The strange thing is, and, a little known fact about the St. Bernard rescue dogs, is that - according to Wiki - they were never trained by humans; certainly not by the monks in the monastery, nor at the hospices. Apparently, both the concept and knowledge of rescuing humans was passed down from one canine generation to the next in line, without human intervention... which, if true, is pretty astounding.
Also mentioned in the article is the American writer (and Capricorn) Jack London (January 12, 1876 – November 22, 1916), whose famous novel (and a favorite of my late brother's) "Call of the Wild" was specifically about a St. Bernard - Buck - and his life in the Yukon. In short, after some horrific encounters with humans - and, despite his benign relationship with one of them - the dog eventually turns its back on human civilization and joins a pack of wolves. I've added some quotes from the novel above. (Note: London was reportedly an atheist, but, judging by the quotes, I can't help but sense there was an agnostic - or, even a pagan - stirring in his closet. What do you think?)
|Illustration and text (below) from: Where the Wild Things Are,1963, Maurice Sendak|
"His mother called him “Wild Thing!” and Max said “I’LL EAT YOU UP!” so he was sent to bed without eating anything.
That very night in Max’s room a forest grew
And grew until his ceiling hung with vines and the walls became the world all around."
Then, In an image search for "Call of the Wild" - and, my advice: when researching dreams, always look at the images - I found a page from "Where the Wild Things Are" (above), that beloved book (1963) by the late (beloved) author Maurice Sendak. As it stands, the book was actually banned in libraries, initially, before it was made the "Teachers' Top 100 Books for Children" list by the National Education Association in 2007. The interesting tidbit? "Sendak gave the monsters the names of his relatives: Tzippy, Moishe, Aaron, Emile and... Bernard." (!)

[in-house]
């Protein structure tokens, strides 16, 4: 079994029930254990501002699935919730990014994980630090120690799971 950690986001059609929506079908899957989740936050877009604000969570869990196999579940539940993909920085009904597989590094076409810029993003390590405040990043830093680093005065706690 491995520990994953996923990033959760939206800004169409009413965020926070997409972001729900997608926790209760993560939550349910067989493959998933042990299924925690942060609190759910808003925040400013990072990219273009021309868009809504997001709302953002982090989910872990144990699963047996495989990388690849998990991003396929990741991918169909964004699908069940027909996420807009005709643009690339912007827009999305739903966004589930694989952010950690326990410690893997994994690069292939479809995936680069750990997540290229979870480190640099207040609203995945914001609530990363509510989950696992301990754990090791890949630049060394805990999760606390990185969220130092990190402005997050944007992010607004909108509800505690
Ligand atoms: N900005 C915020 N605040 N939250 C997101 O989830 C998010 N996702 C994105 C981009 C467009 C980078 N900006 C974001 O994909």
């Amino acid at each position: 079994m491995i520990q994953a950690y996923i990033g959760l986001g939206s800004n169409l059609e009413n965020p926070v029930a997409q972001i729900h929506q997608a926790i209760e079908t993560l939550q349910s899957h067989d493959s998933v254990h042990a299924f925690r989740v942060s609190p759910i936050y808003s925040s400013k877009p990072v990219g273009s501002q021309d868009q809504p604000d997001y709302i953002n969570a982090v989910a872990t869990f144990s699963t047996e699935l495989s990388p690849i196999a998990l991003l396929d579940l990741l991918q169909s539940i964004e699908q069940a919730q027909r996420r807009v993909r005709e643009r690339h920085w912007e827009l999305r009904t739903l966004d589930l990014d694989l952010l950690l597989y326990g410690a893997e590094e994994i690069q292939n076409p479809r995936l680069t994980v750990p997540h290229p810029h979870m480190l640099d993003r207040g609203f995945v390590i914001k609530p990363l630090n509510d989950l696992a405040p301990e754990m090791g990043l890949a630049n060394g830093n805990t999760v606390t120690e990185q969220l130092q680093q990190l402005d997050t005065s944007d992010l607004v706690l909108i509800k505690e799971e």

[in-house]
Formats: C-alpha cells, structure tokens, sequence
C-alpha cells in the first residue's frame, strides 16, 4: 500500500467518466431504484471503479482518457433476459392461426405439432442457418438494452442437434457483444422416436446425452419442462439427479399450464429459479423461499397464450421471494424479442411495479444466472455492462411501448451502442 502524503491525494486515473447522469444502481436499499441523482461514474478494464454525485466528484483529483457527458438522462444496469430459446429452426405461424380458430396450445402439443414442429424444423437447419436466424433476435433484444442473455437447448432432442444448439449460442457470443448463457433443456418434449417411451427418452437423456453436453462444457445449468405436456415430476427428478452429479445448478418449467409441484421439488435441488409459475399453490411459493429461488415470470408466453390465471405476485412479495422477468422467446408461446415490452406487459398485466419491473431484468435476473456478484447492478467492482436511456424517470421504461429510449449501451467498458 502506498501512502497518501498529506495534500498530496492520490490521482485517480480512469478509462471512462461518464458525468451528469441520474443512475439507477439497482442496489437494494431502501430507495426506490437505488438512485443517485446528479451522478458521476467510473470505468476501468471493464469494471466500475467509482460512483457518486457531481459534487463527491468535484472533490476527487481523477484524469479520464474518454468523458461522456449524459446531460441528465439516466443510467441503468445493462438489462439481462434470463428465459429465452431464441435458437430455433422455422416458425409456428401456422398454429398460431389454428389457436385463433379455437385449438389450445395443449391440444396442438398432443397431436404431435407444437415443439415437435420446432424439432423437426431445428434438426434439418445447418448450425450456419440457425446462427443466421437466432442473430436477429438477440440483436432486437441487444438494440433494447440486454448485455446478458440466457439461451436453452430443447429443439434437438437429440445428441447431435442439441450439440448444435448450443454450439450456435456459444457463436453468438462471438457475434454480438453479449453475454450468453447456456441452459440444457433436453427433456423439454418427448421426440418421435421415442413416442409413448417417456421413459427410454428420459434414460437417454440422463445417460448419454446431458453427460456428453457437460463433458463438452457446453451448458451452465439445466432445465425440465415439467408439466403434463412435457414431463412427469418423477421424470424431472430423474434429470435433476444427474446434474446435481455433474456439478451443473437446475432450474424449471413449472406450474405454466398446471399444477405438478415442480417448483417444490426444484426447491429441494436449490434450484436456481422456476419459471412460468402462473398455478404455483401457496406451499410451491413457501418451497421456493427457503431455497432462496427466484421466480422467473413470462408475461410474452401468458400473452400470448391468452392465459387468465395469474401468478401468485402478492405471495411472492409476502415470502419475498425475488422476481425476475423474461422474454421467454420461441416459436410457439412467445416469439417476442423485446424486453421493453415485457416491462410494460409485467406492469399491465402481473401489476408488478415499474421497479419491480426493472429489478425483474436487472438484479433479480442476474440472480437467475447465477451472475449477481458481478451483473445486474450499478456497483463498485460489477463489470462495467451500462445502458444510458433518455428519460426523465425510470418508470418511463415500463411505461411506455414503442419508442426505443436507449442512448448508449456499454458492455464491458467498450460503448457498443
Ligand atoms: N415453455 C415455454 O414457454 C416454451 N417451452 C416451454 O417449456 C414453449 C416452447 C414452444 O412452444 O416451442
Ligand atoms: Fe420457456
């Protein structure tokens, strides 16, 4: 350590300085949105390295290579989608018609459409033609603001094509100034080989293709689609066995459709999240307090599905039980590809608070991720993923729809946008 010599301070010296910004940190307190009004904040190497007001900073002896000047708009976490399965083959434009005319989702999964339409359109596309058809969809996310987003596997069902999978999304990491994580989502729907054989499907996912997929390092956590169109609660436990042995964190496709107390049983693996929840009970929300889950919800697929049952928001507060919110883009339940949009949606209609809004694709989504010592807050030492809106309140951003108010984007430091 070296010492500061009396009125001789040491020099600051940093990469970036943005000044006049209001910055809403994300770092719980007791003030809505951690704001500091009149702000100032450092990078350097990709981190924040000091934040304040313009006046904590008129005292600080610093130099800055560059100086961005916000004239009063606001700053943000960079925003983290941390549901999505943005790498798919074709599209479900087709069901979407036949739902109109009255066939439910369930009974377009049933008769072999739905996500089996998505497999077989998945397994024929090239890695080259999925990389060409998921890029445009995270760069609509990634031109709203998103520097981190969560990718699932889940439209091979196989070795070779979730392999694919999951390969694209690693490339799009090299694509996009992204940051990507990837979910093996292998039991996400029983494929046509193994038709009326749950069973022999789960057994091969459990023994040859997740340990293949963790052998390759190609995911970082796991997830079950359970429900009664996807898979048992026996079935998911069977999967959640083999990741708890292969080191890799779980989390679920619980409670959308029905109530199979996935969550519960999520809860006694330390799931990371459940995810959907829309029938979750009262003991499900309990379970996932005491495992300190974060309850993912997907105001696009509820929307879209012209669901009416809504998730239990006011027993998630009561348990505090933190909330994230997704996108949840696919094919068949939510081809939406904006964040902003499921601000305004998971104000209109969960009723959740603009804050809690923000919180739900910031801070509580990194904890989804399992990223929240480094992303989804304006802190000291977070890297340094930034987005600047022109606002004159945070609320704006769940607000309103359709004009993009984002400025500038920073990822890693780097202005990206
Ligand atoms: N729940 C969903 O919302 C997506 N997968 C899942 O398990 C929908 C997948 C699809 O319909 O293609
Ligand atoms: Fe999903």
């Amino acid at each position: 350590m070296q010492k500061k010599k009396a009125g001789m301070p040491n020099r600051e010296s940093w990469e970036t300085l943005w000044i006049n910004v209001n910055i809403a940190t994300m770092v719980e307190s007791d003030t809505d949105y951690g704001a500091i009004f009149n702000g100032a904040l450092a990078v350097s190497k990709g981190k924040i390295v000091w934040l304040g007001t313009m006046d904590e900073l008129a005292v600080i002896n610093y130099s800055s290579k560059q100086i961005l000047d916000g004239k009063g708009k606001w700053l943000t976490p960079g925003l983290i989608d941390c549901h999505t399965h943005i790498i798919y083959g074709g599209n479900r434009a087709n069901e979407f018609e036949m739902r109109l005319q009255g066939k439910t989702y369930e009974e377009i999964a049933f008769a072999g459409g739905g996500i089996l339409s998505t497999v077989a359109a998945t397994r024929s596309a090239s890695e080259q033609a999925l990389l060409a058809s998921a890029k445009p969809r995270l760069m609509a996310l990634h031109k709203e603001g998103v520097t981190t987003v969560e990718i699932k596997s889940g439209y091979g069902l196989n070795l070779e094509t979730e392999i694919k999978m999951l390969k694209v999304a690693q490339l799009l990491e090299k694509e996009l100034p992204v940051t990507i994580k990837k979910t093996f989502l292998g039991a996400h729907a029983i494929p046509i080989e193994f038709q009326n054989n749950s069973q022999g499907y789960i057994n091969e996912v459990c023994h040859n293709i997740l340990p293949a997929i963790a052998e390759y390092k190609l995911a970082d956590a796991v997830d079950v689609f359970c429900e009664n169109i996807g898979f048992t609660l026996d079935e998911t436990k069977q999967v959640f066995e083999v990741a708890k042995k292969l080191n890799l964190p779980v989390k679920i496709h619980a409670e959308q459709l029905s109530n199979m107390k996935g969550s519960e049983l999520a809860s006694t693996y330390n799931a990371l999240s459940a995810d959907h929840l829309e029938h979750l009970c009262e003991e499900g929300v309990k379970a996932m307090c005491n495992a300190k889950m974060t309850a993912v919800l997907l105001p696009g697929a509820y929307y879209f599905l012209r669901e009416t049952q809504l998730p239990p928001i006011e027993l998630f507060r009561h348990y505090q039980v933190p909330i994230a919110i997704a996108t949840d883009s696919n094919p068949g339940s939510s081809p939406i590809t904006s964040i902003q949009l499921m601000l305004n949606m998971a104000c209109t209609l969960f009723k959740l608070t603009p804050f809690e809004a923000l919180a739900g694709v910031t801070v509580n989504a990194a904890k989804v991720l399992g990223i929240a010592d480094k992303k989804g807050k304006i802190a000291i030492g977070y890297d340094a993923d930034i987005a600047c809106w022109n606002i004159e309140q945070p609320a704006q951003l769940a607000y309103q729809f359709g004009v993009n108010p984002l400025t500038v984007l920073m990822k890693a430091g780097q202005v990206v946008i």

|Clootie Well in Cornwall - photo & quotes (below) found here.|
Finally, I researched the last, prominent element of the dream - the twig tied with fabric. I knew I had read about it before, and I was sure it was related to a folk custom, so I Googled "folk custom tree branch tied with fabric". All I kept getting was Christmas tree decorations! But, then I hit pay dirt on a personal blog (yes, personal blogs - like this one - do have their value). In a short description of scraps of fabric tied to trees, I was told to search the word "clootie." My results are quoted below.
"When used at the "clootie wells" in Scotland and Ireland, the pieces of cloth are generally dipped in the water of the holy well and then tied to a branch while a prayer of supplication is said to the spirit of the well - in modern times usually a saint, but in pre-Christian times a goddess or local nature spirit. This is most often done by those seeking healing, though some may do it simply to honour the spirit of the well. In either case, many see this as a probable continuation of the ancient Celtic practice of leaving votive offerings in wells or pits."
"In Cornwall, at Madron Well, the practice is to tie the cloth and as it rots the ailment is believed to disappear."
In Ireland the custom is referred to as "rag trees" or "raggedity bushes" and the favored tree is a Hawthorn; the Hawthorn being one of the Faerie tree trinity, accompanied by the Oak and Ash. Interestingly, the custom of tying fabric to tree branches, along with wishes and prayers, is not merely peculiar to the Celts. See: What are rag trees, clootie wells, and raggedy bushes?
|A Douglas or Black Hawthorn|
And, that's pretty much the extent of it. I've sort of dissected a dream, and revealed its metaphorical skeleton. But, as to its full meaning, well, I never said I was going to interpret it! The most I've done is follow the signposts of its symbols and, perhaps, that's all my unconscious self meant for me to do. On the other hand, the dream may have been alluding to another face of Creatura, and my role in revealing it.
In other words, the dream may have just given new meaning to the Baha Men's, "Who Let The Dog(s) Out?" In the symbolic context of the dream, I guess it must have been moi. ;-)
|Scan of an oak twig - 2014, DS|
* A symbol and motto for a dream fellowship... I couldn't find a hawthorn twig, but I found this pin oak twig by the entrance of my apartment building last night (above). I added the motto after doing an online English-Latin translation. The motto should read, in English: Within Nature, Life Eternal.
Yesterday, August 5th, 2014, Mindy, the pup who entered my dream and inspired this post, became, once again a "free agent"... passing peacefully with her head on Moo's lap.
Blessed be to she and her family.
(Note on the word "vale". Used as a word of final farewell, its literal meaning in Latin is: "be well, be strong!")